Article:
You might be right at first glance. Dualistic approaches to the mind and brain problem originate from the famous French philosopher René Descartes and have strongly influenced Western thinking. In contrast, the viewpoint of indigenous tribes of South America is completely different and rooted in animistic or pan-psychist notions of the cosmos, in which everything is animated. If we go back to deep ecology again, mind and matter no longer appear as distinct entities, but are both parts of the same ecosystem, just like all appearances in this world. Having this in mind, the dualistic separation seems no more than an artefact, a conceptual error of our language, depending on the point of view one is taking to resolve the paradox: Whether something appears as mind or as matter largely depends on our perspective.
Do you allocate true meaning and valid knowledge content to psychedelic experiences? I mean again, you are talking both about the flawed nature of subjective experience in gaining valid knowledge contents and about the superior interpretation of indigenous tribes in metaphysical questions that have surely been derived partly due to psychedelic experiences.
The sense of reality can be profoundly altered during a psychedelic experience. Heightened levels of mental clarity can override our capacity for meaning attribution, suddenly everything appears as meaningful. Therefore, I doubt that psychedelic experiences can open doors to otherwise hidden “absolute truths”. Rather, they provide astonishing insights into the fabric of our everyday reality: We may discover how our perception of reality is driven by subjective evaluations and interpretations. Within transformative psychotherapy, such insights might be helpful for patients that are caught up in depressive thinking with negative evaluations of themselves or their environment. Temporarily removing such biased convictions and broadening the patient’s perspective could be very relieving. Coming back to your question: Although psychedelic experiences certainly inspire metaphysical or psychospiritual beliefs about the nature of the world, I doubt their value, especially when they become dogmatic. But I do believe in the importance of open-mindedness, and this feature can certainly be fostered by consciousness-altering substances.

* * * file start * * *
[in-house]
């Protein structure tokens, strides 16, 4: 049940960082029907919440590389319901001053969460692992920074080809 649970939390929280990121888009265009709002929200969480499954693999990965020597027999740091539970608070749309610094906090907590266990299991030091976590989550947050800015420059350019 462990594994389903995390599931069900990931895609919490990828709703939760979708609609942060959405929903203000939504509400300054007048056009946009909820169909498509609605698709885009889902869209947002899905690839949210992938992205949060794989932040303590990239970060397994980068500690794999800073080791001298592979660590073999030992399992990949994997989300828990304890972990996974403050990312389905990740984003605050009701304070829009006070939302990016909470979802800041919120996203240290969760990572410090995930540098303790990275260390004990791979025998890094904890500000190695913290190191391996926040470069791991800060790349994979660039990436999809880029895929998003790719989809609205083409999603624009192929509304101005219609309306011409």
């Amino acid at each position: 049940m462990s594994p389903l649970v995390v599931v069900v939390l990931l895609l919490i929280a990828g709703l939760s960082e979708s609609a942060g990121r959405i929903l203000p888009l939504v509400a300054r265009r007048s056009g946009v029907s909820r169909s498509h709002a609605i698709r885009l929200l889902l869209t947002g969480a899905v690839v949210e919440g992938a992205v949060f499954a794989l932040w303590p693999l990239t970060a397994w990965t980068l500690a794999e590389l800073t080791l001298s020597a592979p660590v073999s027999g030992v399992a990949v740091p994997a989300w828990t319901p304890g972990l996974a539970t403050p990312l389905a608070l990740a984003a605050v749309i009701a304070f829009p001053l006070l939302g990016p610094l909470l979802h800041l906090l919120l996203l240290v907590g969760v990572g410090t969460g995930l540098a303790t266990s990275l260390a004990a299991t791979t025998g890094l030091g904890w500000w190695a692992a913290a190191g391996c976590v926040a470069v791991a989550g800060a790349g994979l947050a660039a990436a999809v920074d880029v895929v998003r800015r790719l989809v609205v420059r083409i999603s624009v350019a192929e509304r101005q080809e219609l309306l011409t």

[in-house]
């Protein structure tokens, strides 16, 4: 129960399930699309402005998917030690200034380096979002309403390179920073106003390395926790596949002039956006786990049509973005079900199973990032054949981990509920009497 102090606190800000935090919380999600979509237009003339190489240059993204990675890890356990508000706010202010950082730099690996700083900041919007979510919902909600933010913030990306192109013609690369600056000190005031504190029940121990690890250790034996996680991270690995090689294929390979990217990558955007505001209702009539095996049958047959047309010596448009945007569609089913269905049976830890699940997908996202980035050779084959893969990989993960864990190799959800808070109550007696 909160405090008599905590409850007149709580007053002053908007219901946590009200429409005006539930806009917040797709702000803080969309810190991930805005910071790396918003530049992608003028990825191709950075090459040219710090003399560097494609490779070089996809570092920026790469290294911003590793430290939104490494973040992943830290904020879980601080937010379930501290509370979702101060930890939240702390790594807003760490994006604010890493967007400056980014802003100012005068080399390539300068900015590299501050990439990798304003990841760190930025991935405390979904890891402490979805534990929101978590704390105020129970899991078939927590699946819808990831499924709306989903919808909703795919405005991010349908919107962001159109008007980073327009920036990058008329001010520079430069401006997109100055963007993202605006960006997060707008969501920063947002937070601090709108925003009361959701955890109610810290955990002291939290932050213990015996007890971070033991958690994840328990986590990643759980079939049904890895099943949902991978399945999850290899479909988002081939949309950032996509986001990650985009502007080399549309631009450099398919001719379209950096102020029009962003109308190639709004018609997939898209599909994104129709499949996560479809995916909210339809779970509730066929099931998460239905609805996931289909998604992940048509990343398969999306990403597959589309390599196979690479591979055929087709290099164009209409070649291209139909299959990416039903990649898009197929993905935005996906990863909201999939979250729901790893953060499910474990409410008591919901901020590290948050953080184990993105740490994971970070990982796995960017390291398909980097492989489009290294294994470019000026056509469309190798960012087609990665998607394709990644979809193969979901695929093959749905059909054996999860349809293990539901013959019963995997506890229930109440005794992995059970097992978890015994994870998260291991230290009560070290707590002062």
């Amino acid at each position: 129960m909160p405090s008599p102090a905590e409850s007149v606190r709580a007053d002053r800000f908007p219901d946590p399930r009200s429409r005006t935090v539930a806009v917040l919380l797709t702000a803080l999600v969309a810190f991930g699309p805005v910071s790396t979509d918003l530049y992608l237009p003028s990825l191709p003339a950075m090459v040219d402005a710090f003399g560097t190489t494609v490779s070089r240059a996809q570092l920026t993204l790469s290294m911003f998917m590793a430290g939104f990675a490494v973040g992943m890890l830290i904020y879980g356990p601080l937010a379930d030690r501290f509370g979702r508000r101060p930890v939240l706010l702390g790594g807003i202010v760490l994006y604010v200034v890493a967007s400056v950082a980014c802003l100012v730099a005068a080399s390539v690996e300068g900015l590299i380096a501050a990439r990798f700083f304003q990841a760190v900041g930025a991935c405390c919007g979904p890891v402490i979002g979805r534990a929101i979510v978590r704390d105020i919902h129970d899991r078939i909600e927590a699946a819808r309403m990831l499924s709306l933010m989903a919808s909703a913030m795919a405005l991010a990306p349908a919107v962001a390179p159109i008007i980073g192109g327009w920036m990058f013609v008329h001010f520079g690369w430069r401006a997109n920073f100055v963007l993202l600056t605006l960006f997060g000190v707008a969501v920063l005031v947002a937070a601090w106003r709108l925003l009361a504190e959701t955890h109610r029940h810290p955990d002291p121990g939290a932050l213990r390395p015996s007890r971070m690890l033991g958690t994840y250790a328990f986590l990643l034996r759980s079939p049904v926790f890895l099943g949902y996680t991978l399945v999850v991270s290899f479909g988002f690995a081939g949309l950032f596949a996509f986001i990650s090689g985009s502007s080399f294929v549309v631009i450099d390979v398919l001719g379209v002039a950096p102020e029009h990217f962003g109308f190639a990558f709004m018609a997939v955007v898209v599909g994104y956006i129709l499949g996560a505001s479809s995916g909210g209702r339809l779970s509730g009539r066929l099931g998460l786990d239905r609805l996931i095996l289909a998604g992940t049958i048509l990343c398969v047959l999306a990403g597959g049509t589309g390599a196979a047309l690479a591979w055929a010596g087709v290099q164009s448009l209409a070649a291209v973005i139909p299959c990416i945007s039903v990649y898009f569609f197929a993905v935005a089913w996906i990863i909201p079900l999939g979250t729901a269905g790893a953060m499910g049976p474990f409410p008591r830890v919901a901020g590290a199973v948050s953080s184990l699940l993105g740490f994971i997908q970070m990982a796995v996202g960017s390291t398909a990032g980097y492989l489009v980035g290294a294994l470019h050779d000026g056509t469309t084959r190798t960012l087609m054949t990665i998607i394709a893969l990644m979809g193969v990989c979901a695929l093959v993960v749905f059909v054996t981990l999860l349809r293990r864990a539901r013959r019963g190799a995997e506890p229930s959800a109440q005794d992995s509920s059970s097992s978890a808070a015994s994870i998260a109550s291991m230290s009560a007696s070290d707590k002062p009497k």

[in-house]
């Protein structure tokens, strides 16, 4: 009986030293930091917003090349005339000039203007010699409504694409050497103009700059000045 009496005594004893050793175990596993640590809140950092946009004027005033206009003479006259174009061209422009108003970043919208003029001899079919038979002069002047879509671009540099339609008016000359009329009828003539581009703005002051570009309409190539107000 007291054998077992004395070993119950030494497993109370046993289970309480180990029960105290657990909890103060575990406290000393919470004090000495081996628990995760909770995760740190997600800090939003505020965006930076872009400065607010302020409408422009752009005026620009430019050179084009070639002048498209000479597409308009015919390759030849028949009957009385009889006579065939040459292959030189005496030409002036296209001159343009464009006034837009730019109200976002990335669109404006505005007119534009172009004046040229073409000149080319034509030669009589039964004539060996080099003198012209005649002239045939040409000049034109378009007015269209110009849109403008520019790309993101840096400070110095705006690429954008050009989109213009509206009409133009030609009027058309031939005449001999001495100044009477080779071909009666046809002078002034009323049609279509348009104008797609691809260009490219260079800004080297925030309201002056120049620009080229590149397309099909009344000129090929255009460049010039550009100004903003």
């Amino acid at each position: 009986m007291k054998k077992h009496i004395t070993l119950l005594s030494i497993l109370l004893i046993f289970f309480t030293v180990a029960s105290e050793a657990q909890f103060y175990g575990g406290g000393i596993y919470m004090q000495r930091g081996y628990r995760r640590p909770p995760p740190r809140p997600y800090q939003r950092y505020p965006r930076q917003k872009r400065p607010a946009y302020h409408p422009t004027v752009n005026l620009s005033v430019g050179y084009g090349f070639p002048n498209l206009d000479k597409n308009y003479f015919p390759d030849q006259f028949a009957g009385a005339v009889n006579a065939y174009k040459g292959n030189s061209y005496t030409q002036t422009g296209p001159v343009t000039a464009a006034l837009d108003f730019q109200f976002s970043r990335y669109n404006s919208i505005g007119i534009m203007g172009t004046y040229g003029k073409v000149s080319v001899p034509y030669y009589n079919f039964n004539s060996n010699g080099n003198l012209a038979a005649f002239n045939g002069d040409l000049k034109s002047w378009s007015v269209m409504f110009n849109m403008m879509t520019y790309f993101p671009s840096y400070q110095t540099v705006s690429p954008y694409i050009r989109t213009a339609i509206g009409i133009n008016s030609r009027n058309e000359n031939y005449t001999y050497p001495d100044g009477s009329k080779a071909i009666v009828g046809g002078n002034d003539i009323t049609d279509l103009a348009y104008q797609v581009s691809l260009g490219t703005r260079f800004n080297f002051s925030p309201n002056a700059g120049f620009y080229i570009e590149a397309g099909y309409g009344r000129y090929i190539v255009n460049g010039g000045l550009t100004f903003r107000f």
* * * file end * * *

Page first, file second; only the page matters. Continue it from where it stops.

Let’s shed some light onto your work in the lab: You call it a bioarchaelogical endeavor into visualizing mental states with tools such as fMRI. Critics call it a mission impossible as too many intermediate steps need to be taken to be able to reach that goal. The magnitude of abstraction is said to be too high. What do you respond to that?
I see myself as a bioarchaeologist, digging down deep holes into the brain to decipher the signals that I encounter there. This task of course has limitations. For instance, brain signals mostly show up like hieroglyphs that are completely non-readable to me. Then I am also concerned about the true informational content of the signals that I seem to be able to decipher. This boils down to the question of how much of our mental activity can be really traced back to neuronal processes. Maybe those signals refer to processes that are not even related to subjective experience. You see, there are a lot of problems that I acknowledge. I also don’t sell myself to the illusion that we will have a unified theory of consciousness in the near future. However, I also see a big problem in the current development in the field of the natural sciences, there is a trend towards the formation of sub-disciplines with a lack of dialogue between them. Transdisciplinary thinking can prevent us from falling into the traps of limited epistemological perspectives, such as the visualization of mental processes by neuroimaging methodology. Taking different perspectives and viewpoints will finally help us to understand our brain piece by piece.
And which signal would you personally like to dig up as bioarchaelologist?
As I am very interested in the neurobiology of self, I would like to identify brain processes that are associated with the maintenance and the dissolution of the sense of self. This could give us a deeper understanding of why psychedelics or meditation exert a transformative impact. This also includes states of self-transcendence, in which one feels deeply connected with one’s fellow human beings, one’s environment and the whole ecosystem.
In our culture, psychedelics still suffer from a negative image. How would it be possible to integrate altered states of consciousness in our culture, maybe heading to some sort of secular spirituality, as proposed by Thomas Metzinger?
First of all, I believe that the negative image of psychedelics in our culture is to a great extent due to our today’s Zeitgeist in which we are totally afraid of losing control in our overly- planned lives. Compared to indigenous cultures, we lack safe and culturally accepted spaces to let go of conscious control and to explore deeper layers of consciousness through psychedelics. Ideally, such spaces should be free from religious or doctrinaire manipulation, so I would stress the secular aspect that you’ve mentioned. It is primarily the responsibility of the individual, which meaning is attributed to these experiences. As part of this process, openness and curiosity seem to be more appropriate than uncritical ideological or psychospiritual interpretations. A psychedelic experience also includes the willingness to surrender to negative thought contents and difficult emotions that might arise during the course of such a session. An attitude of openness and acceptance towards feeling the entire spectrum of emotions, rather than suppressing negative emotions, may increase psychological well-being in the long term. Finally, I believe that a careful and intelligent use of the transformative potential of altered states of consciousness could not only improve medical practice, but also our cultural coexistence as human beings.